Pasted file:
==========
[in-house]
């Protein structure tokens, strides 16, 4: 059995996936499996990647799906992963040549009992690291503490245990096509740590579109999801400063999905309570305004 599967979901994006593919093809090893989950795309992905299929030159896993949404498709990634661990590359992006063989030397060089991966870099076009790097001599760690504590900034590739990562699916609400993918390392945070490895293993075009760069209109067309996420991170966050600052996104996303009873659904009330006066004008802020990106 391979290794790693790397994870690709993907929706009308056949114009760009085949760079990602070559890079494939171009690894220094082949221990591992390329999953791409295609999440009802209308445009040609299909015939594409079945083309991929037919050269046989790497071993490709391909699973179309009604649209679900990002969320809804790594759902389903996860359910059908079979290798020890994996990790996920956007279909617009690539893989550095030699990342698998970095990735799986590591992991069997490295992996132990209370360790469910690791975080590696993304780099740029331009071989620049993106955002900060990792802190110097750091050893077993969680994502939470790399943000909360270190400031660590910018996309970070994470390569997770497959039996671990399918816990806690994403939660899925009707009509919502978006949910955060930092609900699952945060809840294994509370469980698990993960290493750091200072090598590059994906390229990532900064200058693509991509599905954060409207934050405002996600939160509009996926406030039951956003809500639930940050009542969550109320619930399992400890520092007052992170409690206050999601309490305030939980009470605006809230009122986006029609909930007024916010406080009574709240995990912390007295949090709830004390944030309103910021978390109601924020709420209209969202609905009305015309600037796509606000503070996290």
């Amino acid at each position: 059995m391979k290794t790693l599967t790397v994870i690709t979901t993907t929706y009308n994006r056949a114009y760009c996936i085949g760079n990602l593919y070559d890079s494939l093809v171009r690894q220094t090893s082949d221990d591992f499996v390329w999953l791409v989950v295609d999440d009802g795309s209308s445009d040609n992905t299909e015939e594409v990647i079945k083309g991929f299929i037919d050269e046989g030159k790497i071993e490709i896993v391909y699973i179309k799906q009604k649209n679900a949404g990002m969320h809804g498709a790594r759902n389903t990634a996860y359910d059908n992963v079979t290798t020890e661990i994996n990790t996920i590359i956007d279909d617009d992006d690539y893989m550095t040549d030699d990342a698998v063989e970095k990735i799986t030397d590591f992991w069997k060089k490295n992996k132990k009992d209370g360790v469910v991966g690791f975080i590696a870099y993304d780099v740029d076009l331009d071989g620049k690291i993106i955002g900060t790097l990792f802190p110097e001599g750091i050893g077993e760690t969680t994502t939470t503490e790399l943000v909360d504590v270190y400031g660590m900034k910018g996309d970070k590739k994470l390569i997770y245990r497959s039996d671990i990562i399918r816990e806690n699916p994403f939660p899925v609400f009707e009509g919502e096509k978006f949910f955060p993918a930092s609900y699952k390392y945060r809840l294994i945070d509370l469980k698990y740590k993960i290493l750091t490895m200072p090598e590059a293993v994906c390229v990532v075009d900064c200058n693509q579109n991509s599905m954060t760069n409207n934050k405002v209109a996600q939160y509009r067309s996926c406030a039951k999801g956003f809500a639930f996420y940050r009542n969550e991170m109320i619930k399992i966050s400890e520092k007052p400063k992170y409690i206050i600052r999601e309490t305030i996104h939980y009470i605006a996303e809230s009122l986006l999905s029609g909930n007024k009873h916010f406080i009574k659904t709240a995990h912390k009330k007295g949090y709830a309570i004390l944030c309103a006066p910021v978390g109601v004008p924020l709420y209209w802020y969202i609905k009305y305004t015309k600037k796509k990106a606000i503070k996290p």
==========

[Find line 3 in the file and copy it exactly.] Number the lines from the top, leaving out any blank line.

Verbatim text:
């Amino acid at each position: 059995m391979k290794t790693l599967t790397v994870i690709t979901t993907t929706y009308n994006r056949a114009y760009c996936i085949g760079n990602l593919y070559d890079s494939l093809v171009r690894q220094t090893s082949d221990d591992f499996v390329w999953l791409v989950v295609d999440d009802g795309s209308s445009d040609n992905t299909e015939e594409v990647i079945k083309g991929f299929i037919d050269e046989g030159k790497i071993e490709i896993v391909y699973i179309k799906q009604k649209n679900a949404g990002m969320h809804g498709a790594r759902n389903t990634a996860y359910d059908n992963v079979t290798t020890e661990i994996n990790t996920i590359i956007d279909d617009d992006d690539y893989m550095t040549d030699d990342a698998v063989e970095k990735i799986t030397d590591f992991w069997k060089k490295n992996k132990k009992d209370g360790v469910v991966g690791f975080i590696a870099y993304d780099v740029d076009l331009d071989g620049k690291i993106i955002g900060t790097l990792f802190p110097e001599g750091i050893g077993e760690t969680t994502t939470t503490e790399l943000v909360d504590v270190y400031g660590m900034k910018g996309d970070k590739k994470l390569i997770y245990r497959s039996d671990i990562i399918r816990e806690n699916p994403f939660p899925v609400f009707e009509g919502e096509k978006f949910f955060p993918a930092s609900y699952k390392y945060r809840l294994i945070d509370l469980k698990y740590k993960i290493l750091t490895m200072p090598e590059a293993v994906c390229v990532v075009d900064c200058n693509q579109n991509s599905m954060t760069n409207n934050k405002v209109a996600q939160y509009r067309s996926c406030a039951k999801g956003f809500a639930f996420y940050r009542n969550e991170m109320i619930k399992i966050s400890e520092k007052p400063k992170y409690i206050i600052r999601e309490t305030i996104h939980y009470i605006a996303e809230s009122l986006l999905s029609g909930n007024k009873h916010f406080i009574k659904t709240a995990h912390k009330k007295g949090y709830a309570i004390l944030c309103a006066p910021v978390g109601v004008p924020l709420y209209w802020y969202i609905k009305y305004t015309k600037k796509k990106a606000i503070k996290p």